Deploying, managing and running a large-scale, enterprise private cloud is not an easy task. One of our goals here at Rackspace is to make it easier for you to deploy and run clouds.
To ease the shift to the cloud, we’ve partnered with leading hardware and software providers to create three new Private Cloud Open Reference Architectures built for enterprise-class, highly-scalable clouds. Those reference architectures are:
The cloud is a paradigm shift that affects IT operations and introduces an entirely new business model; therefore defining Open Reference Architectures is an essential step towards achieving cloud maturity. Through these reference architectures, we want to help you run your own OpenStack clouds as efficiently and effectively as we do, and share our open cloud expertise: at Rackspace we founded OpenStack and we already run the largest open cloud in the world, comprising hundreds of thousands of virtual machines.
Along with launching the new reference architectures, we have developed the Rackspace Private Cloud Certification Toolkit. The tool validates all of the functionality of an OpenStack private cloud so your cloud operations team can be sure that your cloud is operational and that it has all of the necessary components properly installed and configured (for remote private cloud operations, check Rackspace CORE software support). Here is a short video to walk you through how the tool works.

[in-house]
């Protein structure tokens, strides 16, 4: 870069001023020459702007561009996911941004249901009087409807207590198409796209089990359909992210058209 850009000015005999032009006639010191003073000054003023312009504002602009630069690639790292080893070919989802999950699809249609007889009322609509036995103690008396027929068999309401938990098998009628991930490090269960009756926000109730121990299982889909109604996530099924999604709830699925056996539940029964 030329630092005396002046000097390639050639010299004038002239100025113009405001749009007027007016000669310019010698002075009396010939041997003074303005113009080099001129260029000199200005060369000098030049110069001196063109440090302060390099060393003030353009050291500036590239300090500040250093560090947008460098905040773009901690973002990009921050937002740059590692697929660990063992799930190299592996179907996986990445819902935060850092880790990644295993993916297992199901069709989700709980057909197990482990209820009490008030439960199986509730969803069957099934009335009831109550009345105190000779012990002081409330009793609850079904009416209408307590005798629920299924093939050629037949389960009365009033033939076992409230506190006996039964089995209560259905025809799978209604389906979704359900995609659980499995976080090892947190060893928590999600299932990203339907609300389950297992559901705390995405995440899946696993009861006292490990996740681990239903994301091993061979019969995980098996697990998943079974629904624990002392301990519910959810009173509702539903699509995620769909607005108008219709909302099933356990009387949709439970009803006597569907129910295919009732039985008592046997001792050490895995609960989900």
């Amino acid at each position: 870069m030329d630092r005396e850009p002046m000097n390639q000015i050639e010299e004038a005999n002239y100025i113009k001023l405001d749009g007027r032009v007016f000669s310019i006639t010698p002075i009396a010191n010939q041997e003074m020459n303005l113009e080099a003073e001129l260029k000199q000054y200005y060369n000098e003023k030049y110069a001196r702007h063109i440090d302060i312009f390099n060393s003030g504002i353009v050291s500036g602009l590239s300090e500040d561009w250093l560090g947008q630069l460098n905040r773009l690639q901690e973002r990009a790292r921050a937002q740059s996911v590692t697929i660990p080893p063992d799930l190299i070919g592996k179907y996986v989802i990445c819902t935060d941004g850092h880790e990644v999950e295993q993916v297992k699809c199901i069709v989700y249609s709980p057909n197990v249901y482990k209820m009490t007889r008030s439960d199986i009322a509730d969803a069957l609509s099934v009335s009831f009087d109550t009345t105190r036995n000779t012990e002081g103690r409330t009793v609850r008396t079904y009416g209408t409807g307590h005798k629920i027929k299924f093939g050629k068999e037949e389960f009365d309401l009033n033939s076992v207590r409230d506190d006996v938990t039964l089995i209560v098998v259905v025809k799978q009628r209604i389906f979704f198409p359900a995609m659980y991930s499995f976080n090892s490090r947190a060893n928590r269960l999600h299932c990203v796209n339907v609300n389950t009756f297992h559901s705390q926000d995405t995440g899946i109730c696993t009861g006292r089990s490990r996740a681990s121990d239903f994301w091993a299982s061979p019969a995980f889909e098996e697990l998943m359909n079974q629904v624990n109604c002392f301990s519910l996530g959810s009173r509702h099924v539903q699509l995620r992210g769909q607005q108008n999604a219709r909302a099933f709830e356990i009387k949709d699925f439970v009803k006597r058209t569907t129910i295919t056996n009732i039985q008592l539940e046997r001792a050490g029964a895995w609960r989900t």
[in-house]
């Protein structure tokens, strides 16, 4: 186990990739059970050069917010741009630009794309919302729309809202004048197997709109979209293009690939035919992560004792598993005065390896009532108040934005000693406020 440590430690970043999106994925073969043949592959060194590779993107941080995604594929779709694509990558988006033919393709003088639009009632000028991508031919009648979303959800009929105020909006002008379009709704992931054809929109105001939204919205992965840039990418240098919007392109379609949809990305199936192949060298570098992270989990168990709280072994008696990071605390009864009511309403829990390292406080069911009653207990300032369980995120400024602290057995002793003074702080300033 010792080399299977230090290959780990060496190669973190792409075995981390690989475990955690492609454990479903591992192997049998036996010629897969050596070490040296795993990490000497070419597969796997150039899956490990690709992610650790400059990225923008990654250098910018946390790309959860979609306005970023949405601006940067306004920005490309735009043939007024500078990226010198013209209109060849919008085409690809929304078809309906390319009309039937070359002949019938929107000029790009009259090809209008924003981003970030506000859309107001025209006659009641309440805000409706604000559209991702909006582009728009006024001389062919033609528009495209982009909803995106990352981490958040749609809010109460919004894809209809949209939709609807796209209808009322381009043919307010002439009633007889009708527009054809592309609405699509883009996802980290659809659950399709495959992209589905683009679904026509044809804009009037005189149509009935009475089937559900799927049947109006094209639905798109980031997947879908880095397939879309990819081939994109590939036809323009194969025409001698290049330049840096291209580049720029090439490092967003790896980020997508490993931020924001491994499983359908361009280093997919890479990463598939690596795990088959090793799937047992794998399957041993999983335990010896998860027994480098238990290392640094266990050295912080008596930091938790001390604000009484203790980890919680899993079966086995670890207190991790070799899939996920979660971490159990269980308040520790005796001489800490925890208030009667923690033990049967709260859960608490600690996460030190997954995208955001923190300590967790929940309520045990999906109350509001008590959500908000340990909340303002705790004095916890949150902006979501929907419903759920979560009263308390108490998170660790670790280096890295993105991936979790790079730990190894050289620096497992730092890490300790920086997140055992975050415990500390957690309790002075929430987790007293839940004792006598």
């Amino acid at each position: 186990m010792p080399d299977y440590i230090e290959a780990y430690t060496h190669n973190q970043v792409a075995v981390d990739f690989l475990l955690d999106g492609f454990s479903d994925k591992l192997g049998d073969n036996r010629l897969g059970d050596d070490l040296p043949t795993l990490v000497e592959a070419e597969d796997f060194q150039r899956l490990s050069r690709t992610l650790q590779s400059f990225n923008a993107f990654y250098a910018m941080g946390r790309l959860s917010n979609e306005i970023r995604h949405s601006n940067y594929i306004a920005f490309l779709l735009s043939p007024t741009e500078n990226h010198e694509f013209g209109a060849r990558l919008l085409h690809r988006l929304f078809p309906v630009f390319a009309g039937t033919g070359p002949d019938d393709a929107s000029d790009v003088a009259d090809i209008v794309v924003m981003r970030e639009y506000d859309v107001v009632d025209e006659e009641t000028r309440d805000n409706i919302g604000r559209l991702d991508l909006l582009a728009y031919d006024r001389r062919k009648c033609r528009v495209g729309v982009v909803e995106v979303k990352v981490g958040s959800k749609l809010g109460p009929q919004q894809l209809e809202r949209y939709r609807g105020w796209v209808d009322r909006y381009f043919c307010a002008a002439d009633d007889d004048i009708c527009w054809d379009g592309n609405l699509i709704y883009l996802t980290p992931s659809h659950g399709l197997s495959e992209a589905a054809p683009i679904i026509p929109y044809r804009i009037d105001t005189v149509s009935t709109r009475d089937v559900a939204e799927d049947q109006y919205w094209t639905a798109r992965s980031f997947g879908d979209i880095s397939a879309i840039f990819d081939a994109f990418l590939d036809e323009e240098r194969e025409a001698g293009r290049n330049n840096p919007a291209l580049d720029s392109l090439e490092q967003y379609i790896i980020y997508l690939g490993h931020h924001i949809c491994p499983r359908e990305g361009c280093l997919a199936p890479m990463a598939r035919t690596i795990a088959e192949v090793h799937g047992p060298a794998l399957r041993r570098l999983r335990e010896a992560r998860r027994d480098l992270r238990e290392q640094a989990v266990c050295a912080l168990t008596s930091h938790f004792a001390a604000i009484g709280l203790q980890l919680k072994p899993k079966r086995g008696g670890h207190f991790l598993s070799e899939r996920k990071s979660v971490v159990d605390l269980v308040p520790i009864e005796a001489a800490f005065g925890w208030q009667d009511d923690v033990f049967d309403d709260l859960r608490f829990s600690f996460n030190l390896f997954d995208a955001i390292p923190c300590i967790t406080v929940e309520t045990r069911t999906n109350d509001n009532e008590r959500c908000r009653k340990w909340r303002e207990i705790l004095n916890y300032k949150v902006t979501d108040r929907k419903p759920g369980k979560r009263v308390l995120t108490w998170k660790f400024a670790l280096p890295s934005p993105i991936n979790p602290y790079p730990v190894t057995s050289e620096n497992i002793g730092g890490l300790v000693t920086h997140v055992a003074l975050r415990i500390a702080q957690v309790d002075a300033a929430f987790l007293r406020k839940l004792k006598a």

We are also seeing rapid adoption of Rackspace Private Cloud Software and OpenStack across the globe and in companies and organizations of all sizes. Here is one example of how OpenStack and Rackspace Private Cloud Software are shaping the future of computing at universities:
“To further cloud research, The University of Texas at San Antonio established the Open Cloud Research Lab. The lab has more than 1,000 processing cores, hundreds of terabytes of storage, and uses Rackspace Private Cloud Software powered by OpenStack.
The lab will be used to research big data, robotics, computational biology, smart electric power grids, and remote modulation/demodulation of wireless signals. The Open Cloud Research Lab will also host online classes for professors teaching cloud-related courses, and, more generally, it will provide cloud compute resources to all other UT-affiliated research departments.”
– Mo Jamshidi, Lutcher Brown Endowed Chair and Professor, UTSA Department of Electrical and Computer Engineering
So what’s next? Our next move is to certify several Open Compute Project providers, including Quanta, Wiwynn and Delta, for integration into Rackspace Private Cloud. We also plan to add new reference architectures for high availability, security and software defined networking (SDN). The best part is that this is just the beginning.